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Computational Cognitive Models of Spatial Memory in Navigation Space: A Review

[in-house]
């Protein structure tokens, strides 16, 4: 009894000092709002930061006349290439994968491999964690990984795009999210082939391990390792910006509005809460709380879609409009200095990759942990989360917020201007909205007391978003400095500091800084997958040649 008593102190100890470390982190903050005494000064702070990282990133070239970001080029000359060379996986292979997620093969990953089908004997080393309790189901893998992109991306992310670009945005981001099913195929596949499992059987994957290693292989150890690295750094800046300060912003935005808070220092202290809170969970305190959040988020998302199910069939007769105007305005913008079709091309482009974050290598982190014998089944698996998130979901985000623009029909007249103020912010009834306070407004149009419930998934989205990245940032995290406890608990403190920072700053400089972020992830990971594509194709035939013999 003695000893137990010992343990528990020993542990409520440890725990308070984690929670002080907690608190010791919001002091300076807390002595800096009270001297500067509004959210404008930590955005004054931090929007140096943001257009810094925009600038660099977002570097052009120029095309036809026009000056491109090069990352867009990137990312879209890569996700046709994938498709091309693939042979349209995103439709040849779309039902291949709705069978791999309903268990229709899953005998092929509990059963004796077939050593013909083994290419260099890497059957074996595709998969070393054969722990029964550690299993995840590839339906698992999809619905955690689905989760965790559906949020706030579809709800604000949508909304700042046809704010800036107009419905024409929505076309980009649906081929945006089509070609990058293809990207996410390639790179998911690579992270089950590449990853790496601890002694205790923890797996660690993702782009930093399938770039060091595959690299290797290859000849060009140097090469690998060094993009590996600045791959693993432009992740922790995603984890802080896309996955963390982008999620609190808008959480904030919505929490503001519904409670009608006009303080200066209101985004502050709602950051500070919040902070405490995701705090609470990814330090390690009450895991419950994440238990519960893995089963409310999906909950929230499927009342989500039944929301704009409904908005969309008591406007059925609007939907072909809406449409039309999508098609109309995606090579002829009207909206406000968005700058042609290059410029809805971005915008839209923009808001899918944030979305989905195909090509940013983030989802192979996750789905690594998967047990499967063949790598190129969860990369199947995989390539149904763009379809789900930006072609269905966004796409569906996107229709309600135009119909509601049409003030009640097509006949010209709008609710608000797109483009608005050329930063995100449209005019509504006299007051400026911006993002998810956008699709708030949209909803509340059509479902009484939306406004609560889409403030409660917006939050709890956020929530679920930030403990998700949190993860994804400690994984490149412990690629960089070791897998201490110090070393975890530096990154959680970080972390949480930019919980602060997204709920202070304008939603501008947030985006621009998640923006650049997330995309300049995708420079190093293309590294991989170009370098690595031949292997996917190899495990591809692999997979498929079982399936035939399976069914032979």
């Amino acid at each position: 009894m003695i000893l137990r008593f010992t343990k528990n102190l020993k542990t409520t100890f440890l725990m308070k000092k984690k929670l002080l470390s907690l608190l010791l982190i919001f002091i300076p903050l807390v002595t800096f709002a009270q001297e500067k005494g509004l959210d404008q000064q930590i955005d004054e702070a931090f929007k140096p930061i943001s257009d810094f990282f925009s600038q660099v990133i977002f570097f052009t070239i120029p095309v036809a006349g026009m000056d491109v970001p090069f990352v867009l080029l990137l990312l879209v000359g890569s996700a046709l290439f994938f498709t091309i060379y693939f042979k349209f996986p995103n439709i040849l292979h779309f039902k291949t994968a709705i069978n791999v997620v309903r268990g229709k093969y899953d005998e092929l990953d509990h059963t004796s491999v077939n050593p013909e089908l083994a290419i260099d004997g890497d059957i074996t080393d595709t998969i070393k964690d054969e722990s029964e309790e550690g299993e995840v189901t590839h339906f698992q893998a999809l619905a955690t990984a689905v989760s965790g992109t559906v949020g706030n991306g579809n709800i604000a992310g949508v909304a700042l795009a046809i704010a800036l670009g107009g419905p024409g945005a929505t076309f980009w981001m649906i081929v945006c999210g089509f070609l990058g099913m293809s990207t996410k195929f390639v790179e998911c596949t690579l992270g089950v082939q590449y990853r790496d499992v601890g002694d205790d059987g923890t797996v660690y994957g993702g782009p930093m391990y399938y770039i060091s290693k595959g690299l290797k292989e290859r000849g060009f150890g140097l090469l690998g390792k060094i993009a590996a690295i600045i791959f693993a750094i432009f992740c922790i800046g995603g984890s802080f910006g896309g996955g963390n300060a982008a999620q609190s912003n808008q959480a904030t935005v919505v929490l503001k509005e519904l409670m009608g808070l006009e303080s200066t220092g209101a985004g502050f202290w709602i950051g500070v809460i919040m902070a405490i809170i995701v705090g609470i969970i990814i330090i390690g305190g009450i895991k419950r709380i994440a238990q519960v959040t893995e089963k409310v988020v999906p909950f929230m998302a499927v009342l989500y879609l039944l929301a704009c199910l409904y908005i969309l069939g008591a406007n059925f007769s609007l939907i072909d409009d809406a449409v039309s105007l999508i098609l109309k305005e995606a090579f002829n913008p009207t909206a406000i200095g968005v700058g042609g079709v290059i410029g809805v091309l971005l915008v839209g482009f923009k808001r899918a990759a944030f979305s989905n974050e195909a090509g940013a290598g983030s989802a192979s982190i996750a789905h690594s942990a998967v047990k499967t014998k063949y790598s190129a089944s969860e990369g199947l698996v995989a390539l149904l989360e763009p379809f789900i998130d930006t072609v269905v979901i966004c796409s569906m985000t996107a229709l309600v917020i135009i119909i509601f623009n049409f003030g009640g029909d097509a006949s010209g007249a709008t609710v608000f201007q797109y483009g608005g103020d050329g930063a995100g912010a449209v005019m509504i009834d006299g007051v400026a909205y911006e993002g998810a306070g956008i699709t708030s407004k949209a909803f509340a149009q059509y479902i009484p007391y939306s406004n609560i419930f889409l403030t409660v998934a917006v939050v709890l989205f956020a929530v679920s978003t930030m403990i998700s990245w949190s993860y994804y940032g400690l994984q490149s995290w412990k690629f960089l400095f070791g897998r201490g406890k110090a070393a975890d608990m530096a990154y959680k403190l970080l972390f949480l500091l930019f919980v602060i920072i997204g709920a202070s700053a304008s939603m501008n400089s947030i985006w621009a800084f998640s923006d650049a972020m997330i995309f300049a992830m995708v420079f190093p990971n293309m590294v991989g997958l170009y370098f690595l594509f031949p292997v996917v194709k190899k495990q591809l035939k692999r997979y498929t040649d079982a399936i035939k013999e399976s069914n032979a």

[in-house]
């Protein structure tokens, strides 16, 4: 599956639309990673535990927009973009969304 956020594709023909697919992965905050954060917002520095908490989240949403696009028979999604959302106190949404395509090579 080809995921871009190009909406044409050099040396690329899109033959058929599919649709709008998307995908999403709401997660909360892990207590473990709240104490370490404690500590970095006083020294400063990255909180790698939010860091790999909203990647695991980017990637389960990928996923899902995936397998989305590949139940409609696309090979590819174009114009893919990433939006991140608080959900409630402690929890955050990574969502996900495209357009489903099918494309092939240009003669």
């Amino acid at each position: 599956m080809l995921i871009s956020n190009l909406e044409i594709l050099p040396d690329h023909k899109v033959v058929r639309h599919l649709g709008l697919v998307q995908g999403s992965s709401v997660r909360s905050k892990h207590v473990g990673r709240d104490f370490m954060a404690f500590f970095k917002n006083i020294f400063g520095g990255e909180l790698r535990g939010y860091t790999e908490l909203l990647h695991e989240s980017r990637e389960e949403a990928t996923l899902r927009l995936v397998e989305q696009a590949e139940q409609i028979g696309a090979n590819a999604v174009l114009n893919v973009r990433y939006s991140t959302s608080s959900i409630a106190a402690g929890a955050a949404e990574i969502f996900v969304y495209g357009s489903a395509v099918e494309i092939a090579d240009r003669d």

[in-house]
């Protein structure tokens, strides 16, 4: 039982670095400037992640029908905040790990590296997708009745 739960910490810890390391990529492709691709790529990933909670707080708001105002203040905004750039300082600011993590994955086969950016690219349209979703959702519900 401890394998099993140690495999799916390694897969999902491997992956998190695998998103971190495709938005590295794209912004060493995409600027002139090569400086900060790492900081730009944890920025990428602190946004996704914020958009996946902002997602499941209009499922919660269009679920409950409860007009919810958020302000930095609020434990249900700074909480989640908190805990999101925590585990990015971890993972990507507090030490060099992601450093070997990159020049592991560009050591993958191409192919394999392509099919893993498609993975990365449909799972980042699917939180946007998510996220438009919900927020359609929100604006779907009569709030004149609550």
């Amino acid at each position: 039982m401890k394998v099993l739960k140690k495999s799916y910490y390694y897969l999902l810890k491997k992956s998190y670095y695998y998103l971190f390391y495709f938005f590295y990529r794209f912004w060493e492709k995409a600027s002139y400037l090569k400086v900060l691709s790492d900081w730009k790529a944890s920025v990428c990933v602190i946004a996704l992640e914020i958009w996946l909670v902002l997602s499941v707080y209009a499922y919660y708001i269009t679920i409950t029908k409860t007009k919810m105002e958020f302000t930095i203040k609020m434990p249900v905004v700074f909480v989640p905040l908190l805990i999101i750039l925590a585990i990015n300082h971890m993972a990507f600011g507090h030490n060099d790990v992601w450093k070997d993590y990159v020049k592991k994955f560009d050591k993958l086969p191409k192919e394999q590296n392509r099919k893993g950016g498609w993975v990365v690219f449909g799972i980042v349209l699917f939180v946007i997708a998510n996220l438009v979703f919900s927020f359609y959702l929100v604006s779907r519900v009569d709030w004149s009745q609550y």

Spatial memory refers to the part of the memory system that encodes, stores, recognizes and recalls spatial information about the environment and the agent's orientation within it. Such information is required to be able to navigate to goal locations, and is vitally important for any embodied agent, or model thereof, for reaching goals in a spatially extended environment. In this paper, a number of computationally implemented cognitive models of spatial memory are reviewed and compared. Three categories of models are considered: symbolic models, neural network models, and models that are part of a systems-level cognitive architecture. Representative models from each category are described and compared in a number of dimensions along which simulation models can di er (level of modeling, types of representation, structural accuracy, generality and abstraction, environment complexity), including their possible mapping to the underlying neural substrate. Neural mappings are rarely explicated in the context of behaviourally validated models, but they could be useful to cognitive modeling research by providing a new approach for investigating a model's plausibility. Finally, suggested experimental neuroscience methods are described for verifying the biological plausibility of computational cognitive models of spatial memory, and open questions for the eld of spatial memory modeling are outlined.

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